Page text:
Can a meta-analysis that included articles with high heterogeneity appropriately evaluate the risk of venous thromboembolism in users of combined hormonal contraceptives containing drospirenone or desogestrel?

Abstract

IR: We congratulate Mart í nez et al. 1 on their interesting systematic review. However, we found that part of the meta-analysis they performed was compromised by the high heterogeneity which affected certain studies. This issue may have led to biases in their inferences. For example, the forest plot (Figure 8 in the paper by Mart í nez et al . 1 ) depicted four studies which compared users of combined oral contraceptives (COCs) that contained either drospirenone or levonorgestrel as a progestin 2 – 5 ; two of these investigations were cohort studies 4,5 , whereas the other two were case-control studies nested in a cohort 2,3 . The meta-analysis demonstrated high heterogeneity and inconsistency among these four studies: (Chi-squared [ χ 2 ] p 0.0008 and Inconsistency [I 2 ] 82%). In the chi-squared test, a low p -value (or a large chi-squared statistic relative to the degree of freedom) provides evidence of the heterogeneity of intervention effects (that is, a variation in effect estimates beyond the variation that would be predicted by chance alone). Measures of heterogeneity are essential in metaanalyses of clinical trials. The chi-squared test has a low discriminatory power if the number of included studies is small; thus, in these situations, a chi-squared test does not necessarily exclude the presence of signifi cant heterogeneity. Recently, a metric known as inconsistency (I 2 ) has been proposed which measures the portion of the differences between studies that is due to heterogeneity. This index is often expressed as a percentage: (i) an inconsistency of 0% to 40% may be relatively unimportant; (ii) an inconsistency of 30% to 60% may indicate moderate heterogeneity; (iii) an inconsistency of 50% to 90% may imply substantial heterogeneity; and (iv) an inconsistency of 75% to 100% may denote considerable heterogeneity 6 . The European Journal of Contraception and Reproductive Health Care, 2013; 18: 137–142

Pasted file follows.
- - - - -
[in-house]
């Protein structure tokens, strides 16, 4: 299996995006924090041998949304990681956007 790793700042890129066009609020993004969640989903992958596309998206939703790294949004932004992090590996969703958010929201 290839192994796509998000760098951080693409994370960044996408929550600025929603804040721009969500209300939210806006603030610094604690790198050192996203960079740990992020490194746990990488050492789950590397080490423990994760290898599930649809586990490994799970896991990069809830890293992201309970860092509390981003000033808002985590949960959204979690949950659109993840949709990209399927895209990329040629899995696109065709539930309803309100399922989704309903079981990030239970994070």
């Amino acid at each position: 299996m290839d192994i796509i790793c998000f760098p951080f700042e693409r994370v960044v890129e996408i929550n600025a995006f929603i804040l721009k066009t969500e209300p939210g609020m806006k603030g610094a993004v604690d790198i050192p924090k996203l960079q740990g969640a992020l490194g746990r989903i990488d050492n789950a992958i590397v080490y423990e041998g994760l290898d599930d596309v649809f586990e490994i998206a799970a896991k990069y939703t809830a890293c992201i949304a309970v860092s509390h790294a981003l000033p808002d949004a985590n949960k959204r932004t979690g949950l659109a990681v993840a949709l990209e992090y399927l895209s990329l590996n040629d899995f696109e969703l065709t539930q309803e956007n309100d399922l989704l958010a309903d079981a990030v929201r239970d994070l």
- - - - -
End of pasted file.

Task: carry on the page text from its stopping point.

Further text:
DOI: 10.3109/13625187.2013.764406

Cite this paper

@article{Rosa2013CanAM, title={Can a meta-analysis that included articles with high heterogeneity appropriately evaluate the risk of venous thromboembolism in users of combined hormonal contraceptives containing drospirenone or desogestrel?}, author={Maria In{\^e}s da Rosa and Kristian Madeira and Lidia Rosi de Freitas Medeiros}, journal={The European journal of contraception & reproductive health care : the official journal of the European Society of Contraception}, year={2013}, volume={18 2}, pages={137-9} }